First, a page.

The Tri Town Times: 2/5/24

The Tri Town Times: 2/5/24

Hi all,


Here is your weekly Tri Town Times newsletter:



Weekend highlights:

Boise-native Will Barta took his first professional victory at the Volta a la Comunitat Valenciana, an early season race located in the autonomous region of eastern Spain. Barta rides for the Movistar team.


Industry News:

- The T100 Triathlon World Tour is the rebranded race series jointly launched by the PTO and World Triathlon. The series runs from March through November, featuring eight races across three continents. The top 20 male and female triathletes worldwide will compete in these events, vying for a total prize purse of $7 million. The first race of the series is scheduled for March 9th in Miami. The name 'T100' is derived from the race distance itself: a 2k swim, 80k bike, and 18k run.

- Ironman has hired Scott DeRue to replace retiring CEO, Andrew Messick. DeRue, formerly the president of high end fitness club Equinox, notably lacks a triathlon background but is an avid ultra runner and mountaineer.


Quote that struct a chord:

"That which gets measured gets managed."


This famous quote from management guru Peter Drucker came to mind after reading a Velonews article on why Tadej Pogacar was so late to adopting disc brakes on his race bike (hint: the weight).


An obsession with weight is common in sport and tends to be polarized towards putting on as much weight as possible or removing as much weight as possible. For cycling, the focus tends to be on reducing weight. When I speak with a rider fixated on bicycle weight, I try to explain how little a difference weight typically plays in the performance of a bike. This is not an opinion; it's simply physics, and it turns out to be relatively easy to calculate with various online tools.


For example, the difference in weight between the highest-end racing bike and the most basic entry-level road bike is about seven pounds. If we use the sixteen mile Bogus Basin Hill Climb as an example, adding seven pounds of weight will cost you approximately ten watts while climbing. These ten watts would result in an additional 1 minute and 15 seconds of time.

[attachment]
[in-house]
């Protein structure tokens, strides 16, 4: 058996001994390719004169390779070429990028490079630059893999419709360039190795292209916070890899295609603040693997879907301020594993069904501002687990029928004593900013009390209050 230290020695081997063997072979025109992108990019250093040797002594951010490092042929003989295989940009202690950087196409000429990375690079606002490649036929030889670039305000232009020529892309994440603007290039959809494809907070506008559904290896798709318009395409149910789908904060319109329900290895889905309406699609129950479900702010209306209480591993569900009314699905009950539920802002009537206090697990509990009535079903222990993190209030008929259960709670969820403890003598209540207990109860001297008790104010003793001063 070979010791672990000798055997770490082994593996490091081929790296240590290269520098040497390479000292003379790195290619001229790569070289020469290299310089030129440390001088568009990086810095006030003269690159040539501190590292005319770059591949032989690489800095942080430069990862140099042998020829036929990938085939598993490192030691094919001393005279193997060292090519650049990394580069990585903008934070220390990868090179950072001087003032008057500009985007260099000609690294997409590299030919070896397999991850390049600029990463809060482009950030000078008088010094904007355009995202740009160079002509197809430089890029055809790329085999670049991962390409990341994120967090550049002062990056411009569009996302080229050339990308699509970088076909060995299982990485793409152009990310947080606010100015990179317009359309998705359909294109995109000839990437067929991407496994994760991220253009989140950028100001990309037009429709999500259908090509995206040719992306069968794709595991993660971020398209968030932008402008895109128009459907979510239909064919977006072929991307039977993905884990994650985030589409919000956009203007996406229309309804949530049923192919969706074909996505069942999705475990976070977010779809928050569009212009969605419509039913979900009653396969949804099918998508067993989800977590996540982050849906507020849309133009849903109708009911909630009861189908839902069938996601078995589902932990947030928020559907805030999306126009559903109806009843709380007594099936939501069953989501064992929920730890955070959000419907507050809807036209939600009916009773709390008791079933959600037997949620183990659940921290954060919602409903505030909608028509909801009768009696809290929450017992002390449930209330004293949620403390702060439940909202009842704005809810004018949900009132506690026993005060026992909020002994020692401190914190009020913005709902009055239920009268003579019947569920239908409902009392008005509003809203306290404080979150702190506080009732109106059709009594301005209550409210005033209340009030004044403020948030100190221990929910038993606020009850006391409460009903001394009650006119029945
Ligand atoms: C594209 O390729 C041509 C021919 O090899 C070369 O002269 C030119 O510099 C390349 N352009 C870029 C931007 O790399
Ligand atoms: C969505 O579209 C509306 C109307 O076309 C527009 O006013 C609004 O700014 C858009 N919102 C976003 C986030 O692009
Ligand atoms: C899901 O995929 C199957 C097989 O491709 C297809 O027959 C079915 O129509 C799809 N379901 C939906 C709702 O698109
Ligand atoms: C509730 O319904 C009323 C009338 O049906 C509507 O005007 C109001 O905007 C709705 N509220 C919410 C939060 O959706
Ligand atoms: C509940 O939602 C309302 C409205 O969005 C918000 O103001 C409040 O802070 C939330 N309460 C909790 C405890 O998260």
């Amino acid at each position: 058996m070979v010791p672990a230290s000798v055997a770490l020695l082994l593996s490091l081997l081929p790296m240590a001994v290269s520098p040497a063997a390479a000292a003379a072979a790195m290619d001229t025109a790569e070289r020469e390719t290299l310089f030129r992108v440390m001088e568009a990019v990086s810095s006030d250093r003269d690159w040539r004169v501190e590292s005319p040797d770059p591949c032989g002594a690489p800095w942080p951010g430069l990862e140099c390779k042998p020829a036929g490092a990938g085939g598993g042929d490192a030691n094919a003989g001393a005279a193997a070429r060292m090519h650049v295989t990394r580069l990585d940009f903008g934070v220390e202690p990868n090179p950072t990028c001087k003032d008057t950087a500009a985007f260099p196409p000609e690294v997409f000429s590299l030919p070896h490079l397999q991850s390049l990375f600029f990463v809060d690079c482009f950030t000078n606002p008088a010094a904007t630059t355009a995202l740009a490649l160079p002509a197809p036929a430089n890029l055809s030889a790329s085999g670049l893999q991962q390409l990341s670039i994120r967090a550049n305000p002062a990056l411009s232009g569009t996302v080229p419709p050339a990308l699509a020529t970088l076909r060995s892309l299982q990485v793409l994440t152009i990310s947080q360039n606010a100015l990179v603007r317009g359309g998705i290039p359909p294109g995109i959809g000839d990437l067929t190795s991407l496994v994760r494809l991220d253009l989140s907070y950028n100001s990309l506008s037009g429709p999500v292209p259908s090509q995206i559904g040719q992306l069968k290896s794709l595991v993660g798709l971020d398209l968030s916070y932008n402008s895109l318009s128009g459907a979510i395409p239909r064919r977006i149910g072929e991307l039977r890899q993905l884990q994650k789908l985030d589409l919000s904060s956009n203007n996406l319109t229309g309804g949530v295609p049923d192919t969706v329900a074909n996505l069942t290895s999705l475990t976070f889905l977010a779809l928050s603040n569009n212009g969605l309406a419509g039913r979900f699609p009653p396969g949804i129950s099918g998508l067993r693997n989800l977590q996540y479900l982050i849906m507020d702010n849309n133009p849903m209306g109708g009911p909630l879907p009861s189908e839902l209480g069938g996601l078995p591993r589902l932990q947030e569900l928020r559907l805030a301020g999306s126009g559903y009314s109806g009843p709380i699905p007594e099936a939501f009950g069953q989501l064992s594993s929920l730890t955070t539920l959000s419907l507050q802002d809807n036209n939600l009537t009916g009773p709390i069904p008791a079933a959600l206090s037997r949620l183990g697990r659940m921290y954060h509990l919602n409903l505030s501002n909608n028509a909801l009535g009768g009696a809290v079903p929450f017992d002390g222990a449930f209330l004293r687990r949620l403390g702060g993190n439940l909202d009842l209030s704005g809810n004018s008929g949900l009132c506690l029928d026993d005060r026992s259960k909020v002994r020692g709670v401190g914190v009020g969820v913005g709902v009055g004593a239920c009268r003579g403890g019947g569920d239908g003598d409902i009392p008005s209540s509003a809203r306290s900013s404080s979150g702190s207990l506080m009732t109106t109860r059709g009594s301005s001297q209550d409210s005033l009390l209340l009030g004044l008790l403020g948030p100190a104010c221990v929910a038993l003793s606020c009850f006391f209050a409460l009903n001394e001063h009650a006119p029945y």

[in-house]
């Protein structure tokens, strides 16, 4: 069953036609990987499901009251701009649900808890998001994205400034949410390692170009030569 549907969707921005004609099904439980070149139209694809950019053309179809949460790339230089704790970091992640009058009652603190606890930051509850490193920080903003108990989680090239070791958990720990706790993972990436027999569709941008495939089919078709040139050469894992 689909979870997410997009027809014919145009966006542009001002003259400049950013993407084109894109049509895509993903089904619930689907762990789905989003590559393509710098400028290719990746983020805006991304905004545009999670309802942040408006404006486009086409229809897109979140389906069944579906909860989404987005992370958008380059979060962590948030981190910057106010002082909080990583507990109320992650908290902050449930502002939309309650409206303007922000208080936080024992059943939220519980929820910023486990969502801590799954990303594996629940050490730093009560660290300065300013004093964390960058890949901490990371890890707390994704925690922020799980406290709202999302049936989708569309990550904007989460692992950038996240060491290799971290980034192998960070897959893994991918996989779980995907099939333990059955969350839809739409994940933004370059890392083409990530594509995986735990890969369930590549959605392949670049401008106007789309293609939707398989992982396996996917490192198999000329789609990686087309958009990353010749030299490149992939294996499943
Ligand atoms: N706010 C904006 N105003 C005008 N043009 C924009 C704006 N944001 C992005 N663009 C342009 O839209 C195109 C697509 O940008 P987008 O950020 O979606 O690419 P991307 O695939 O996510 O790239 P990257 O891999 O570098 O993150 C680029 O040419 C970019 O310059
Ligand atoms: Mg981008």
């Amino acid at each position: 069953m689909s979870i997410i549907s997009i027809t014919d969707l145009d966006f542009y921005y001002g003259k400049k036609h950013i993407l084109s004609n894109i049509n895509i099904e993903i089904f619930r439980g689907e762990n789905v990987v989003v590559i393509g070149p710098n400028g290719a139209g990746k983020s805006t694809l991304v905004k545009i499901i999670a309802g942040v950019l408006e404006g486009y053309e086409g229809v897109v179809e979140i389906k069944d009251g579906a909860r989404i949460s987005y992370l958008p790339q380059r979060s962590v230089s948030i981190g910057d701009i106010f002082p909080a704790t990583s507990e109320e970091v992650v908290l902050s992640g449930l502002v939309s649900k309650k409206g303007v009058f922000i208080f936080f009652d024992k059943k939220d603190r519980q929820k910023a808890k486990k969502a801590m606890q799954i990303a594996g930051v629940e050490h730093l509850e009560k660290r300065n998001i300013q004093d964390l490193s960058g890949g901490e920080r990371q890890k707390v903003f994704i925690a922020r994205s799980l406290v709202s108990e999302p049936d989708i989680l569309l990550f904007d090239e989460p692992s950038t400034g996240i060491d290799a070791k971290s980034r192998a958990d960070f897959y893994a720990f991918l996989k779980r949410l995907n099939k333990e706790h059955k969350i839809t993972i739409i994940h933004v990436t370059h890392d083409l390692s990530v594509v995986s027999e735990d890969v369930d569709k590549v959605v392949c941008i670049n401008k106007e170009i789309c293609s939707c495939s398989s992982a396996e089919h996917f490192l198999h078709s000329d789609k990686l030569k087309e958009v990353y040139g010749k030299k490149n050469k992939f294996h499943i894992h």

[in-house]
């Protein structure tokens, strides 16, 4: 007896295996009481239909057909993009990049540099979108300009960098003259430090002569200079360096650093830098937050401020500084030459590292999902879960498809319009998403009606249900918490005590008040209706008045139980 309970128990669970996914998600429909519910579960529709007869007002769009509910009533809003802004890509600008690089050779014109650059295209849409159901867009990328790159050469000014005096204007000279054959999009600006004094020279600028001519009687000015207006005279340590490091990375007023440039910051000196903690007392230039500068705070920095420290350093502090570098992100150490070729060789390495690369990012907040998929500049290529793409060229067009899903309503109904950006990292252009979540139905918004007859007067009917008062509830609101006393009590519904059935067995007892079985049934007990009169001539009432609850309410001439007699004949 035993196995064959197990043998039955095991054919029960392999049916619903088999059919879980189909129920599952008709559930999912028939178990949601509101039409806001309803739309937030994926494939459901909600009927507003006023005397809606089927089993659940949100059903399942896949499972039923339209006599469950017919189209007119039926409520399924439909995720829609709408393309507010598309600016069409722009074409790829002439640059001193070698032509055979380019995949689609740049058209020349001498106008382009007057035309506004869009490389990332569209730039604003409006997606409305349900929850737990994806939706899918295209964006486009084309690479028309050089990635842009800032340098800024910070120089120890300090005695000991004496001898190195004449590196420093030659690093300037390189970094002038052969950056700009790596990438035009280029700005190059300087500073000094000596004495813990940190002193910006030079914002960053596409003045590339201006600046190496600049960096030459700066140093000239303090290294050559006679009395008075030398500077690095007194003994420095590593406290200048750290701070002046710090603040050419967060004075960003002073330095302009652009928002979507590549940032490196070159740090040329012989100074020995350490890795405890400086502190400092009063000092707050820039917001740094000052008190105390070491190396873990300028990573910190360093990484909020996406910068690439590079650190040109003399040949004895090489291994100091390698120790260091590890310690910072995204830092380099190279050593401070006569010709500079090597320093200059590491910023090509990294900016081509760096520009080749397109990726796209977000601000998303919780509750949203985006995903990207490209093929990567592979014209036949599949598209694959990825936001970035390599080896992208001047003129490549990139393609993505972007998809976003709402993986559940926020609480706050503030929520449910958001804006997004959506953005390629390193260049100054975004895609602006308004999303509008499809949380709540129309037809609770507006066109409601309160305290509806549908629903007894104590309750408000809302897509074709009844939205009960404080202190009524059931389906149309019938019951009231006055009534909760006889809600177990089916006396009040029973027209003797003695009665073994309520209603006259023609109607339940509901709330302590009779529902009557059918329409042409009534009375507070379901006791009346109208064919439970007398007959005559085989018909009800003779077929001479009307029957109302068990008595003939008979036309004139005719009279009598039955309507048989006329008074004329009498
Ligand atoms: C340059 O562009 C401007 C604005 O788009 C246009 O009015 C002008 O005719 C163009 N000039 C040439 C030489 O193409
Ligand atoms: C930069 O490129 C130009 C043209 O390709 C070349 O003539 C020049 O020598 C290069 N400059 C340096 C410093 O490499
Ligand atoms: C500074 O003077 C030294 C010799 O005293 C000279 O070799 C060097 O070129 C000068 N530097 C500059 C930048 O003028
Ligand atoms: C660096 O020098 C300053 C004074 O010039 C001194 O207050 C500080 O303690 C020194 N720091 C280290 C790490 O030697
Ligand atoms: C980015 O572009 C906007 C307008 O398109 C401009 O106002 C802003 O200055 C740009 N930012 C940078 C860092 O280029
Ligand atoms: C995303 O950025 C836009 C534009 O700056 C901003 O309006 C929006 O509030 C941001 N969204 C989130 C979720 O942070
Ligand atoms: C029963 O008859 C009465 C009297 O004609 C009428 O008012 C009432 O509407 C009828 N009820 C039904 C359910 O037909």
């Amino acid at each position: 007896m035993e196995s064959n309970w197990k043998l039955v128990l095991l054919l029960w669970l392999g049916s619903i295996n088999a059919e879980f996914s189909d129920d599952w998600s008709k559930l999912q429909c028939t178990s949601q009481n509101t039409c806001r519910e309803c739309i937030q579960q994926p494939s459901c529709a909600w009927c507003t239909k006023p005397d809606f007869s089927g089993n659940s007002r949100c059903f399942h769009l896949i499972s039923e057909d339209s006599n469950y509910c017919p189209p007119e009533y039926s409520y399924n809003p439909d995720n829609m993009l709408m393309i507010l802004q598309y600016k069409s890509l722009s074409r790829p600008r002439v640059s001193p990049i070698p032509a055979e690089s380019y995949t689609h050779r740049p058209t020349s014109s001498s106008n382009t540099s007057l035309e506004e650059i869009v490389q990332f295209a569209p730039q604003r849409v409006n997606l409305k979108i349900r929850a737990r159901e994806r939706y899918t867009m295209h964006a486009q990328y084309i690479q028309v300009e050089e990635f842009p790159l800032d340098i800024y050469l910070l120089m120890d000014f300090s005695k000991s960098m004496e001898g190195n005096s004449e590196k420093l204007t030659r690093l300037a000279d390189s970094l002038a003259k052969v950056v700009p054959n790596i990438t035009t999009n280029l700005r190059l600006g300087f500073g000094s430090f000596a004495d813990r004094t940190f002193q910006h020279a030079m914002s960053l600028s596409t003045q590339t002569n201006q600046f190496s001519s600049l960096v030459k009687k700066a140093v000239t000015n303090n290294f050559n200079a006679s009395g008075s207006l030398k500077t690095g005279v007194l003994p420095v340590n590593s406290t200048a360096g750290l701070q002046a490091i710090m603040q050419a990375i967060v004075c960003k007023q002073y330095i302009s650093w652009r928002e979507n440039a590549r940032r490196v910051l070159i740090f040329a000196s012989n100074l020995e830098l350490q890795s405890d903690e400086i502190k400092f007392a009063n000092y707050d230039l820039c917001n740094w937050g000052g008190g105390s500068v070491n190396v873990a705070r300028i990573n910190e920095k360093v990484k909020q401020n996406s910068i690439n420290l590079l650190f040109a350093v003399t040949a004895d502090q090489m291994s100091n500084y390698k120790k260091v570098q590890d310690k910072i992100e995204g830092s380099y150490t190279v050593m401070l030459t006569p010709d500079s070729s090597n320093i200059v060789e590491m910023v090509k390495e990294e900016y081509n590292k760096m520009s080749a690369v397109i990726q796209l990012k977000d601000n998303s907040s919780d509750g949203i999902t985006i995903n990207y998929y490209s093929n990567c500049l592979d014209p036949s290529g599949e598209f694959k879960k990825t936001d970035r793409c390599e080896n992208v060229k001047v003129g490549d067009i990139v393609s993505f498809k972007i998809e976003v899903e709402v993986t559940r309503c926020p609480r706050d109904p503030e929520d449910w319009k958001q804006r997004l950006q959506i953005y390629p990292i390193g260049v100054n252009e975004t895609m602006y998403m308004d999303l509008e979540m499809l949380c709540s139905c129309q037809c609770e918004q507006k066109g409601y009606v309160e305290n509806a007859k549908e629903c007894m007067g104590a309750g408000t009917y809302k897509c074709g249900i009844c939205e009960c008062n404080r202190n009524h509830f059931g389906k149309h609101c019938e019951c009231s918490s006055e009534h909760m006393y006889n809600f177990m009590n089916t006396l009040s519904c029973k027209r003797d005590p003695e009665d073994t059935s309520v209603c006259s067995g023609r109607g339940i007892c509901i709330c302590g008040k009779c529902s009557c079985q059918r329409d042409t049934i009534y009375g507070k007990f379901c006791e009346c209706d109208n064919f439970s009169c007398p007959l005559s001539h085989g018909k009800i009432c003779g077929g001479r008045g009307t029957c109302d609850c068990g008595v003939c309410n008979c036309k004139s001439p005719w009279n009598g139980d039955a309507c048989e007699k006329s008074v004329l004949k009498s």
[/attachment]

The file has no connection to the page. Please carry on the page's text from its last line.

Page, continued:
For most bikes the weight difference is much less than seven pounds, more like half a pound to maybe one pound for comparably priced models. Of course, all things being equal, a rider should always aim for a lighter bike; it never hurts to be light. However, often, all things are not equal when we focus too much on one factor of performance.


Weight becomes the focus of attention for many riders and even bike brands because it is easy to measure. You can feel it and easily compare the weight of one bike to another. Other, often more important factors like aerodynamic properties, rolling resistance, stiffness, and even mechanical reliably are often passed over due to the difficulty in measuring them.


Athletes are notorious for allowing the measure to become the target. There is no scale at the finish line. The lightest rider or rider with the highest FTP does not always win the race. These measures are signs of potential for high performance, but they are not the complete picture.


BTW: Disc brakes add about 300 grams to the weight of a bike, which would cost a rider of Pogacar's ability four to five seconds at the Bogus Basin Hill Climb. Many races at his level are decided by less than five seconds, so his concern over weight makes perfect sense.



Have a great week!


Antonio Gonzalez

Tri Town Bicycles


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